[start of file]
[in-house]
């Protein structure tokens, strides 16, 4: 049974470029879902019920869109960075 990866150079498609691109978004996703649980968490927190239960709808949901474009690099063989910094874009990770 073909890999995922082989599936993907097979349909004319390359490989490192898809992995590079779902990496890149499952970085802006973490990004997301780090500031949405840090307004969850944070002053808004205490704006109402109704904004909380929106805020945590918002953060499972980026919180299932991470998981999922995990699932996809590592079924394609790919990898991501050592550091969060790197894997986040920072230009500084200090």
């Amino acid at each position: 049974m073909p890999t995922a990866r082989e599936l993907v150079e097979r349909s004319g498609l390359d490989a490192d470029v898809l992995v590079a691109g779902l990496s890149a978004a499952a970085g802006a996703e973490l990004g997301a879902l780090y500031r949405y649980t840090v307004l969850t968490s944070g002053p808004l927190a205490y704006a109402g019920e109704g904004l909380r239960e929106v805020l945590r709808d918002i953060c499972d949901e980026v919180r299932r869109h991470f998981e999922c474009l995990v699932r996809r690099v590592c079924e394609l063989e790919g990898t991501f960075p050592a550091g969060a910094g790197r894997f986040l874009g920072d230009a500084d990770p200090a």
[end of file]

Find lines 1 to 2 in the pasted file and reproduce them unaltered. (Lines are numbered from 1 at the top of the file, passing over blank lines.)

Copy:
[in-house]
């Protein structure tokens, strides 16, 4: 049974470029879902019920869109960075 990866150079498609691109978004996703649980968490927190239960709808949901474009690099063989910094874009990770 073909890999995922082989599936993907097979349909004319390359490989490192898809992995590079779902990496890149499952970085802006973490990004997301780090500031949405840090307004969850944070002053808004205490704006109402109704904004909380929106805020945590918002953060499972980026919180299932991470998981999922995990699932996809590592079924394609790919990898991501050592550091969060790197894997986040920072230009500084200090």